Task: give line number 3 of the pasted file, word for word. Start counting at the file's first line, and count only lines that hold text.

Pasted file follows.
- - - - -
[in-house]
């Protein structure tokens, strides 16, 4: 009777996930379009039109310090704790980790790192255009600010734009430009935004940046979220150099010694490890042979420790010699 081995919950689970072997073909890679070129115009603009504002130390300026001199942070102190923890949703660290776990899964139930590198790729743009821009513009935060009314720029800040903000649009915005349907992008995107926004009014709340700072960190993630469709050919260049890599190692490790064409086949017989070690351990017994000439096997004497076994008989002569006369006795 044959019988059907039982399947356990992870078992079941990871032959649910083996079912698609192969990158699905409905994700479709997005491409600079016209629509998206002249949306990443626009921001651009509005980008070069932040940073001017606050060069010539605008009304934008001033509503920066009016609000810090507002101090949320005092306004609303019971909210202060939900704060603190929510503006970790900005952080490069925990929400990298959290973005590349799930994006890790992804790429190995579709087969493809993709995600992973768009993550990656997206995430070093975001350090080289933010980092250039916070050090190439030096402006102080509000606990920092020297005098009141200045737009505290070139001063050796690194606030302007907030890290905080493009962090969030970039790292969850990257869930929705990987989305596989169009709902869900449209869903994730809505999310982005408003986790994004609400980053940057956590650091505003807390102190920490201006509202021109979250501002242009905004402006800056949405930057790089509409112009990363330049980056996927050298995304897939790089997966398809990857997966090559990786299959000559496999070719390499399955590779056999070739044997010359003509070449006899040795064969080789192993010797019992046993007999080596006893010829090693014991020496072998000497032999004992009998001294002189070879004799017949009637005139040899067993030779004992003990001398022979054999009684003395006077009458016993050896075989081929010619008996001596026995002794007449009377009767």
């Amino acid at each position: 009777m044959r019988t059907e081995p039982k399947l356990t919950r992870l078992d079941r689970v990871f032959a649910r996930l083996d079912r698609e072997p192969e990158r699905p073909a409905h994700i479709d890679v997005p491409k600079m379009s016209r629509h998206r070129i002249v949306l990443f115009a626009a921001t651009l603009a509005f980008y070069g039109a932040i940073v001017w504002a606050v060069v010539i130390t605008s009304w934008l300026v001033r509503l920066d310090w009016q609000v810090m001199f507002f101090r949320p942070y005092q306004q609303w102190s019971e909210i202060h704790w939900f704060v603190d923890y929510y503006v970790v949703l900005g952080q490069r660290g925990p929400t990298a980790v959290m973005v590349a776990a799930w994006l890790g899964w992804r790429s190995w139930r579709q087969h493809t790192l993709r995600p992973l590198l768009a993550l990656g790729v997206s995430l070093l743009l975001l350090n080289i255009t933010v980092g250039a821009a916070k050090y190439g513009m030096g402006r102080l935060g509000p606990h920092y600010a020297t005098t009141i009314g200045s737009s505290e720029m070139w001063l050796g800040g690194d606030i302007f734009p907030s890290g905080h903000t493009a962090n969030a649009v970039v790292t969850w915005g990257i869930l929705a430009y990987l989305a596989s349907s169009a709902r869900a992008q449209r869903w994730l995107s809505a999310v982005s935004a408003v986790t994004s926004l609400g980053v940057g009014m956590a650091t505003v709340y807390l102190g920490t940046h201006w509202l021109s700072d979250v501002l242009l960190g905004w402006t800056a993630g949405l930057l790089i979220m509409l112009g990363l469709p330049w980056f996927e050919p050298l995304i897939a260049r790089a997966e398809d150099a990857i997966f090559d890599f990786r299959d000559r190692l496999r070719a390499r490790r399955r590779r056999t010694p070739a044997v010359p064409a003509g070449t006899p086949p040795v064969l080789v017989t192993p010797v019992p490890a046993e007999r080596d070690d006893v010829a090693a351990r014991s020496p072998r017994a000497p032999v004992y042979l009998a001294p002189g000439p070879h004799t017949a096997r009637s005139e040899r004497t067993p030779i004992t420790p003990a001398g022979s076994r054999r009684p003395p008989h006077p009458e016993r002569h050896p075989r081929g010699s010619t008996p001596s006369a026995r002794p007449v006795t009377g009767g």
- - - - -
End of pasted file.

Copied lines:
């Amino acid at each position: 009777m044959r019988t059907e081995p039982k399947l356990t919950r992870l078992d079941r689970v990871f032959a649910r996930l083996d079912r698609e072997p192969e990158r699905p073909a409905h994700i479709d890679v997005p491409k600079m379009s016209r629509h998206r070129i002249v949306l990443f115009a626009a921001t651009l603009a509005f980008y070069g039109a932040i940073v001017w504002a606050v060069v010539i130390t605008s009304w934008l300026v001033r509503l920066d310090w009016q609000v810090m001199f507002f101090r949320p942070y005092q306004q609303w102190s019971e909210i202060h704790w939900f704060v603190d923890y929510y503006v970790v949703l900005g952080q490069r660290g925990p929400t990298a980790v959290m973005v590349a776990a799930w994006l890790g899964w992804r790429s190995w139930r579709q087969h493809t790192l993709r995600p992973l590198l768009a993550l990656g790729v997206s995430l070093l743009l975001l350090n080289i255009t933010v980092g250039a821009a916070k050090y190439g513009m030096g402006r102080l935060g509000p606990h920092y600010a020297t005098t009141i009314g200045s737009s505290e720029m070139w001063l050796g800040g690194d606030i302007f734009p907030s890290g905080h903000t493009a962090n969030a649009v970039v790292t969850w915005g990257i869930l929705a430009y990987l989305a596989s349907s169009a709902r869900a992008q449209r869903w994730l995107s809505a999310v982005s935004a408003v986790t994004s926004l609400g980053v940057g009014m956590a650091t505003v709340y807390l102190g920490t940046h201006w509202l021109s700072d979250v501002l242009l960190g905004w402006t800056a993630g949405l930057l790089i979220m509409l112009g990363l469709p330049w980056f996927e050919p050298l995304i897939a260049r790089a997966e398809d150099a990857i997966f090559d890599f990786r299959d000559r190692l496999r070719a390499r490790r399955r590779r056999t010694p070739a044997v010359p064409a003509g070449t006899p086949p040795v064969l080789v017989t192993p010797v019992p490890a046993e007999r080596d070690d006893v010829a090693a351990r014991s020496p072998r017994a000497p032999v004992y042979l009998a001294p002189g000439p070879h004799t017949a096997r009637s005139e040899r004497t067993p030779i004992t420790p003990a001398g022979s076994r054999r009684p003395p008989h006077p009458e016993r002569h050896p075989r081929g010699s010619t008996p001596s006369a026995r002794p007449v006795t009377g009767g």